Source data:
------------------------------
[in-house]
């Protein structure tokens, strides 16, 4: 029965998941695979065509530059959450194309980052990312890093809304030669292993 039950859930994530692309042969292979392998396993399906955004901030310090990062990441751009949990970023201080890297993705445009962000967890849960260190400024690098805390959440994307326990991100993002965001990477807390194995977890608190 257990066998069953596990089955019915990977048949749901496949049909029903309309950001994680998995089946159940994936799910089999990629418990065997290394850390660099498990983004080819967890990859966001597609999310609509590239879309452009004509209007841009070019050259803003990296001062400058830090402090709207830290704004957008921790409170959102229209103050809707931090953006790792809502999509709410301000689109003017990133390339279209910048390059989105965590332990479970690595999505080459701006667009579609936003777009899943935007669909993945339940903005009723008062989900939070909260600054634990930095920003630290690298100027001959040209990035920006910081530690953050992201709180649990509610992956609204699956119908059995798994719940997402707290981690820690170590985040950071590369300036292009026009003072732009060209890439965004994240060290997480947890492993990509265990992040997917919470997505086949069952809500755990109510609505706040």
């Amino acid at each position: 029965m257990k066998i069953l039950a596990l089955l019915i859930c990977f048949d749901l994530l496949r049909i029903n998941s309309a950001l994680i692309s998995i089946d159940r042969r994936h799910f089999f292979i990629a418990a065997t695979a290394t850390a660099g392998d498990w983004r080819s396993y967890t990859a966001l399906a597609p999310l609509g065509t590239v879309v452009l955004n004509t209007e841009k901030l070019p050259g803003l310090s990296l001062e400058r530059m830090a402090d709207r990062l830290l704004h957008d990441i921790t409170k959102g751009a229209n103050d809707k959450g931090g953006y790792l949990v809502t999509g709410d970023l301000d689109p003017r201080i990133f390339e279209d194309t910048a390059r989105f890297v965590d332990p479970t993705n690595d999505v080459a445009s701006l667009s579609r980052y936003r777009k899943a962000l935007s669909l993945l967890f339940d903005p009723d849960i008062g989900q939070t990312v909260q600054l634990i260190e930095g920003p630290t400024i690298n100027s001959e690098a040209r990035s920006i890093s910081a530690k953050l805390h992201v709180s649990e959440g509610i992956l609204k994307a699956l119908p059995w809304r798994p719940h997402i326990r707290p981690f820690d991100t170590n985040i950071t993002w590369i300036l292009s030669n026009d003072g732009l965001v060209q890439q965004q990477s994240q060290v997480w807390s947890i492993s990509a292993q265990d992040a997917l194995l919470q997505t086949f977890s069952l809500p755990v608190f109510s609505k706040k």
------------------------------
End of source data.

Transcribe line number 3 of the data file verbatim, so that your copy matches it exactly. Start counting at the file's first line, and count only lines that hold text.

């Amino acid at each position: 029965m257990k066998i069953l039950a596990l089955l019915i859930c990977f048949d749901l994530l496949r049909i029903n998941s309309a950001l994680i692309s998995i089946d159940r042969r994936h799910f089999f292979i990629a418990a065997t695979a290394t850390a660099g392998d498990w983004r080819s396993y967890t990859a966001l399906a597609p999310l609509g065509t590239v879309v452009l955004n004509t209007e841009k901030l070019p050259g803003l310090s990296l001062e400058r530059m830090a402090d709207r990062l830290l704004h957008d990441i921790t409170k959102g751009a229209n103050d809707k959450g931090g953006y790792l949990v809502t999509g709410d970023l301000d689109p003017r201080i990133f390339e279209d194309t910048a390059r989105f890297v965590d332990p479970t993705n690595d999505v080459a445009s701006l667009s579609r980052y936003r777009k899943a962000l935007s669909l993945l967890f339940d903005p009723d849960i008062g989900q939070t990312v909260q600054l634990i260190e930095g920003p630290t400024i690298n100027s001959e690098a040209r990035s920006i890093s910081a530690k953050l805390h992201v709180s649990e959440g509610i992956l609204k994307a699956l119908p059995w809304r798994p719940h997402i326990r707290p981690f820690d991100t170590n985040i950071t993002w590369i300036l292009s030669n026009d003072g732009l965001v060209q890439q965004q990477s994240q060290v997480w807390s947890i492993s990509a292993q265990d992040a997917l194995l919470q997505t086949f977890s069952l809500p755990v608190f109510s609505k706040k």